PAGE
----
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In-situ TEM Catalysis

One of the most exciting and promising areas of TEM-based research is the in-situ observation of materials interacting with gaseous environments. This research includes studies into the effect of gaseous overpressures on the shape, structure, defects, and electronic activity of a material.  It is perhaps most critical to the study of catalysis because it allows researchers to observe on the atomic scale how catalysts respond to their environment while they are active.

Right: Microstructural changes as a function of the gas environment of an Fe catalyst, shown in sequential high-resolution transmission electron micrographs:

  • (A to C) Size evolution of Fe catalysts after 60 min under H2 (A), He (B), and Ar (C) at 500°C and 500 mtorr.
  • (D to F) Series of images from the same two Fe catalyst particles held at 500°C, as the gas overpressure changes from (D) 500 mtorr He to (E) 500 mtorr Ar to (F) 500 mtorr He.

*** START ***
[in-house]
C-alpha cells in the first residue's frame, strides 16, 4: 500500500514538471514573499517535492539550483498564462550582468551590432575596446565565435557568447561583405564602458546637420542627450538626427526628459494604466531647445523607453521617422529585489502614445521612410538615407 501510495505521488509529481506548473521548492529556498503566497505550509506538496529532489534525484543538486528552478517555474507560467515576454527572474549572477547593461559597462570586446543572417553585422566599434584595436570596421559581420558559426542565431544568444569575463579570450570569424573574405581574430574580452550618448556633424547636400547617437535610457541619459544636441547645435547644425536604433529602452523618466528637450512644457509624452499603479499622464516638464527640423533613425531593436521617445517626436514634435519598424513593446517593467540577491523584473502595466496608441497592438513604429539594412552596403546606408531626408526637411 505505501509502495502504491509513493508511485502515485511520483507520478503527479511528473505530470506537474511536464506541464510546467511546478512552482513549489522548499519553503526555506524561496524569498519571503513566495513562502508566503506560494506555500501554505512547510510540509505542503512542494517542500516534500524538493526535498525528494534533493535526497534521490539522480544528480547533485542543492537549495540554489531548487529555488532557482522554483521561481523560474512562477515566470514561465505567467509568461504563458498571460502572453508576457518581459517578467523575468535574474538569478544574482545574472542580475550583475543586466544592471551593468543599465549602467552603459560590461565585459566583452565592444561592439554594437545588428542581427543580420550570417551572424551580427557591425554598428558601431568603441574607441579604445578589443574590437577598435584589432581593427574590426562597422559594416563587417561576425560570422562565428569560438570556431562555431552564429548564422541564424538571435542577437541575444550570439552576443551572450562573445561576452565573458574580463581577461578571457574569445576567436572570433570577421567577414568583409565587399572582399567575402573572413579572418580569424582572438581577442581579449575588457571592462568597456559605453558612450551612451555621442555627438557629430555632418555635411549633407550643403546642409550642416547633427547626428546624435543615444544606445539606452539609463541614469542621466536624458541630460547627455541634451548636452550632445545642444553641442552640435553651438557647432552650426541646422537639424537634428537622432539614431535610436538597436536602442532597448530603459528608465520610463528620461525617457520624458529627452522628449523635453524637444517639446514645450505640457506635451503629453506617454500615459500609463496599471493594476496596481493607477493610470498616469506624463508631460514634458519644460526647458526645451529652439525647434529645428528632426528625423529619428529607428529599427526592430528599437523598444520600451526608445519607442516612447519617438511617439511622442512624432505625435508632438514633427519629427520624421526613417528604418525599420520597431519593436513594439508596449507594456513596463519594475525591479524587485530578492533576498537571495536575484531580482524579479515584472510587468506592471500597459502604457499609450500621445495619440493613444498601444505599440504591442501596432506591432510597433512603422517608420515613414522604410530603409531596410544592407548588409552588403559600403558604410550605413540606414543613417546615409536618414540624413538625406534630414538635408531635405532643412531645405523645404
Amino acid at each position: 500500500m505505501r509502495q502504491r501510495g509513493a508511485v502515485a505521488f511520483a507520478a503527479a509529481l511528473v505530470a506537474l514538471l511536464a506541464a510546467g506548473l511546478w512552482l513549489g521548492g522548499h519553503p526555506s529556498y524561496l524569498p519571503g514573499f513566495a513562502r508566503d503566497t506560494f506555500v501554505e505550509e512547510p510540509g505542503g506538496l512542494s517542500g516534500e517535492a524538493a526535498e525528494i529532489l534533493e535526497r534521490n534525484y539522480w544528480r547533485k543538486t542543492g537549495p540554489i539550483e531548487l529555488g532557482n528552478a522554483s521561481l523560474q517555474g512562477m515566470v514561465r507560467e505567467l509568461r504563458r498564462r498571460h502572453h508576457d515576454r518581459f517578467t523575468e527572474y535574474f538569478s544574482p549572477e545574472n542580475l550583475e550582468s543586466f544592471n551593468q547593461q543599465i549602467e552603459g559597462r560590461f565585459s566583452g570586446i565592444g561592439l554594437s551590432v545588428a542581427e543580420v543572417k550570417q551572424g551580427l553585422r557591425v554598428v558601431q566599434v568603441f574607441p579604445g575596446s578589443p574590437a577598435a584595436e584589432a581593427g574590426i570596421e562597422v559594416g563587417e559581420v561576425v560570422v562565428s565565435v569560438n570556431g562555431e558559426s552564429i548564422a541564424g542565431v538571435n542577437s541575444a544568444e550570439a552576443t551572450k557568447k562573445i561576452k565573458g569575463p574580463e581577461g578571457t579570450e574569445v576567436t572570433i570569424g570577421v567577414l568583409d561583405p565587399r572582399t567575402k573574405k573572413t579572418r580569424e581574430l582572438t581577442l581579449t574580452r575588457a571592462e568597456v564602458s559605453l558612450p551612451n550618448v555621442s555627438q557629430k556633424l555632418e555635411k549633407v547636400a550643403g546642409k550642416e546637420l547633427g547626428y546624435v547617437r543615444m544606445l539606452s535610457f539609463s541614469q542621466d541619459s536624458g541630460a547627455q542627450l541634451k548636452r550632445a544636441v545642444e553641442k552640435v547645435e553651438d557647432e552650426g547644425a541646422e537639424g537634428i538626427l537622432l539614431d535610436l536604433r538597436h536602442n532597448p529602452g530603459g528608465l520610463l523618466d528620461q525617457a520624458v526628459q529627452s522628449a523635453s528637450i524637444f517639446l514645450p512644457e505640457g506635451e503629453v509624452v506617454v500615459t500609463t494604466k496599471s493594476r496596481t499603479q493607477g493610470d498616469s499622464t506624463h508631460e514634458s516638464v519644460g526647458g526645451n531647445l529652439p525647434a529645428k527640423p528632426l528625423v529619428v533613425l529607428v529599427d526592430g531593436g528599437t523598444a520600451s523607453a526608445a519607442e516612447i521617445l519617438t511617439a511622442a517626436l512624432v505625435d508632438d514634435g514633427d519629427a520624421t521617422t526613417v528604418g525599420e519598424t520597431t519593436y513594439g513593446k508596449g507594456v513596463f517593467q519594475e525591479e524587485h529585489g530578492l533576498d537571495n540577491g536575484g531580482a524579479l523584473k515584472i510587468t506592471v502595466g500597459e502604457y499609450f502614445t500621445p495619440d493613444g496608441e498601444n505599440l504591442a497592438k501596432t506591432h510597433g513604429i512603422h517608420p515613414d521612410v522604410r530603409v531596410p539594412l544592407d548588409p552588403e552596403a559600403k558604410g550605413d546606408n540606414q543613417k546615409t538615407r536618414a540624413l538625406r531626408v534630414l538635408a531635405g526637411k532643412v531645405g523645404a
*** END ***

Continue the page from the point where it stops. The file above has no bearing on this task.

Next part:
• (G to I) Series of images from a larger Fe catalyst particle along a 110 zone axis:
  • (G) Image taken in 500 mtorr He at 500°C, showing very strong {111} facets. The inset diffractogram confirms the zone axis orientation.
  • (H) After the introduction of Ar, local degradation of the facets begins.
  • (I) With further time at 500°C in the Ar environment, the facet has been completely removed.

For all cases, the H2O with base pressure of 10-2 mtorr is present. Arrows in (H) and (I) indicate the gradual defaceting features over time.

Reference: A.R. Harutyunyan, G. Chen,T.M. Paronyan, E.M. Pigos, O.A. Kuznetsov, K. Hewaparakrama, S.M. Kim, D. Zakharov, E.A. Stach, G.U. Sumanasekera. “Preferential Growth of Single-Walled Carbon Nanotubes with Metallic Conductivity,” Science 326 (2009) pp. 116–120. Abstract

Image Copyright © 2009, American Association for the Advancement of Science